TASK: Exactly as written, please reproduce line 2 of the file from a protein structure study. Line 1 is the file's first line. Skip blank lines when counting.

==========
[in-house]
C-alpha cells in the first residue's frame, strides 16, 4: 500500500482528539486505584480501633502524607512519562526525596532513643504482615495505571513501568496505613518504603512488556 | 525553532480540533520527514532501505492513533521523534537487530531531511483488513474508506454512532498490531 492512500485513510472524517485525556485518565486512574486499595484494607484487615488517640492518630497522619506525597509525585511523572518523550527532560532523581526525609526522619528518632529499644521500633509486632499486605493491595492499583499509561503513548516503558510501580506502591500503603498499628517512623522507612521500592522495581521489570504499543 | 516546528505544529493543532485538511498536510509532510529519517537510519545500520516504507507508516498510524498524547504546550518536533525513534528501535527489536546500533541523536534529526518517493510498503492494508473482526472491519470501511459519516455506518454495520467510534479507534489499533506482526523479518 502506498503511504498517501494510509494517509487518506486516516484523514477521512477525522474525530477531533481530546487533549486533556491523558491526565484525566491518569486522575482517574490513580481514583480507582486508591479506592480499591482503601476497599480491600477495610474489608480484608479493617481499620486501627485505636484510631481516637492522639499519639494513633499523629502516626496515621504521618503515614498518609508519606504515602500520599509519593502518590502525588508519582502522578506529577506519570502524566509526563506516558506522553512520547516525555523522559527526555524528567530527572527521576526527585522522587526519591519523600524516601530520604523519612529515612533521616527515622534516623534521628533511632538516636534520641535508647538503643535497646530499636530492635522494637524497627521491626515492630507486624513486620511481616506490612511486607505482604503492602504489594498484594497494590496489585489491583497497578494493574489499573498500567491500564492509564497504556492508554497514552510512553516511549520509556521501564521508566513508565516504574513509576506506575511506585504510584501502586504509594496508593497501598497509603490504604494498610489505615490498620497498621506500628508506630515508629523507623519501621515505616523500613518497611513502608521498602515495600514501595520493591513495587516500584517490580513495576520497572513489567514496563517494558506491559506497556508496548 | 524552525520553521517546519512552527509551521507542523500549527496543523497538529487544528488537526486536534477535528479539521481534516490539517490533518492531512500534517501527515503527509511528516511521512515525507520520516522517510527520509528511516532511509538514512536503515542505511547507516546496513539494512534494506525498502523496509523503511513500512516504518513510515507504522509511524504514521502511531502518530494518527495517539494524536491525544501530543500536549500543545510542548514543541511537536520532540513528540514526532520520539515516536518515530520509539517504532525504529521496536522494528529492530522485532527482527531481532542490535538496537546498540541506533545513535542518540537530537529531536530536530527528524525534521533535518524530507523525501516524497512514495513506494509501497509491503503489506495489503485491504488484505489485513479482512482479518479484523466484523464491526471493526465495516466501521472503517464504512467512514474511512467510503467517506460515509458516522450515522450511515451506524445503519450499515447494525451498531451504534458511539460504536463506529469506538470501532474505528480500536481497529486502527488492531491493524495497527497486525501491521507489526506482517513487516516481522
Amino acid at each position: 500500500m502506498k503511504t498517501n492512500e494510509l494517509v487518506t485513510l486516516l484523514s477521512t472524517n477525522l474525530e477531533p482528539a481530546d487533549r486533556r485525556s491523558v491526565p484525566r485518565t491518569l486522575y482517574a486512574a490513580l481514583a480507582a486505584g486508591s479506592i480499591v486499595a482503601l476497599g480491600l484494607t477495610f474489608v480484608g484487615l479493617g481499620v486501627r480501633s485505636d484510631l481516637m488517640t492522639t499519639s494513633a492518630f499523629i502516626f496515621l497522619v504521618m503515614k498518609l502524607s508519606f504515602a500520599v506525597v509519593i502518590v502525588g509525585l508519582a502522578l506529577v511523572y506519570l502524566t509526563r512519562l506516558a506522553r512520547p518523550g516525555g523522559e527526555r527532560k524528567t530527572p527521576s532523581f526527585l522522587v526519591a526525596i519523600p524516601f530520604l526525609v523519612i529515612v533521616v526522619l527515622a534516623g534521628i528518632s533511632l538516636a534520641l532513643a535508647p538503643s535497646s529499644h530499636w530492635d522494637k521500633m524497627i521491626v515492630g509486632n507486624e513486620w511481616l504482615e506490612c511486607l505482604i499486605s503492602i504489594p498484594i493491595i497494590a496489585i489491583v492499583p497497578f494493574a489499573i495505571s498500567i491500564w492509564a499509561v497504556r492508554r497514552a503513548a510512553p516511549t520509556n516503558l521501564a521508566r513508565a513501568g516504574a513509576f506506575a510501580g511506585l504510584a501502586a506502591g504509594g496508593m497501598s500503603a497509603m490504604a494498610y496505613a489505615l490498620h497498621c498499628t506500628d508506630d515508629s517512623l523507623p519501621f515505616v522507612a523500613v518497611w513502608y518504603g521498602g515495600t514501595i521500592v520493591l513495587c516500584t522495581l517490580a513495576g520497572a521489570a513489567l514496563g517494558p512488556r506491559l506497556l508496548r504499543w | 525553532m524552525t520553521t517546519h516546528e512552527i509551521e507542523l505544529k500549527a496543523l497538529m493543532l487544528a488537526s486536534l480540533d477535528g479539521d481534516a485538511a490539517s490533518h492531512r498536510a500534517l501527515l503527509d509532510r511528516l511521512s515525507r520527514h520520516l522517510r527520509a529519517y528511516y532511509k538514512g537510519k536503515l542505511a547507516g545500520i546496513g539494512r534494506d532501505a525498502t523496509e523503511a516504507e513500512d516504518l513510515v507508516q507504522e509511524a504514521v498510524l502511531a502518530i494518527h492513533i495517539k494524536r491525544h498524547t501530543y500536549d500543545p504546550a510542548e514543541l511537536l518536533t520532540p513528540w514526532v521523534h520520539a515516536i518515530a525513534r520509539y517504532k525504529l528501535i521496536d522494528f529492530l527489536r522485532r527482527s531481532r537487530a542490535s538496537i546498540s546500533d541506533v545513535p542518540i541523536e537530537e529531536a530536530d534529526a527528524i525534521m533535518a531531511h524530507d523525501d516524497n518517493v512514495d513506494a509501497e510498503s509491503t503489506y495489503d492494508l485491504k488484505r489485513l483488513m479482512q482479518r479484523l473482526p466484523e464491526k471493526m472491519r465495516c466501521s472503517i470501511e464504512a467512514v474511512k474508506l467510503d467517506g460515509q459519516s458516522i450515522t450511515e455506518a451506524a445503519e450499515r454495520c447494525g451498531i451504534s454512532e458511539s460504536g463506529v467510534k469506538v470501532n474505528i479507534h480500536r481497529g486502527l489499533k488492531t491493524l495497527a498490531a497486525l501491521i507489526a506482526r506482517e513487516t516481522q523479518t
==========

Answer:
C-alpha cells in the first residue's frame, strides 16, 4: 500500500482528539486505584480501633502524607512519562526525596532513643504482615495505571513501568496505613518504603512488556 | 525553532480540533520527514532501505492513533521523534537487530531531511483488513474508506454512532498490531 492512500485513510472524517485525556485518565486512574486499595484494607484487615488517640492518630497522619506525597509525585511523572518523550527532560532523581526525609526522619528518632529499644521500633509486632499486605493491595492499583499509561503513548516503558510501580506502591500503603498499628517512623522507612521500592522495581521489570504499543 | 516546528505544529493543532485538511498536510509532510529519517537510519545500520516504507507508516498510524498524547504546550518536533525513534528501535527489536546500533541523536534529526518517493510498503492494508473482526472491519470501511459519516455506518454495520467510534479507534489499533506482526523479518 502506498503511504498517501494510509494517509487518506486516516484523514477521512477525522474525530477531533481530546487533549486533556491523558491526565484525566491518569486522575482517574490513580481514583480507582486508591479506592480499591482503601476497599480491600477495610474489608480484608479493617481499620486501627485505636484510631481516637492522639499519639494513633499523629502516626496515621504521618503515614498518609508519606504515602500520599509519593502518590502525588508519582502522578506529577506519570502524566509526563506516558506522553512520547516525555523522559527526555524528567530527572527521576526527585522522587526519591519523600524516601530520604523519612529515612533521616527515622534516623534521628533511632538516636534520641535508647538503643535497646530499636530492635522494637524497627521491626515492630507486624513486620511481616506490612511486607505482604503492602504489594498484594497494590496489585489491583497497578494493574489499573498500567491500564492509564497504556492508554497514552510512553516511549520509556521501564521508566513508565516504574513509576506506575511506585504510584501502586504509594496508593497501598497509603490504604494498610489505615490498620497498621506500628508506630515508629523507623519501621515505616523500613518497611513502608521498602515495600514501595520493591513495587516500584517490580513495576520497572513489567514496563517494558506491559506497556508496548 | 524552525520553521517546519512552527509551521507542523500549527496543523497538529487544528488537526486536534477535528479539521481534516490539517490533518492531512500534517501527515503527509511528516511521512515525507520520516522517510527520509528511516532511509538514512536503515542505511547507516546496513539494512534494506525498502523496509523503511513500512516504518513510515507504522509511524504514521502511531502518530494518527495517539494524536491525544501530543500536549500543545510542548514543541511537536520532540513528540514526532520520539515516536518515530520509539517504532525504529521496536522494528529492530522485532527482527531481532542490535538496537546498540541506533545513535542518540537530537529531536530536530527528524525534521533535518524530507523525501516524497512514495513506494509501497509491503503489506495489503485491504488484505489485513479482512482479518479484523466484523464491526471493526465495516466501521472503517464504512467512514474511512467510503467517506460515509458516522450515522450511515451506524445503519450499515447494525451498531451504534458511539460504536463506529469506538470501532474505528480500536481497529486502527488492531491493524495497527497486525501491521507489526506482517513487516516481522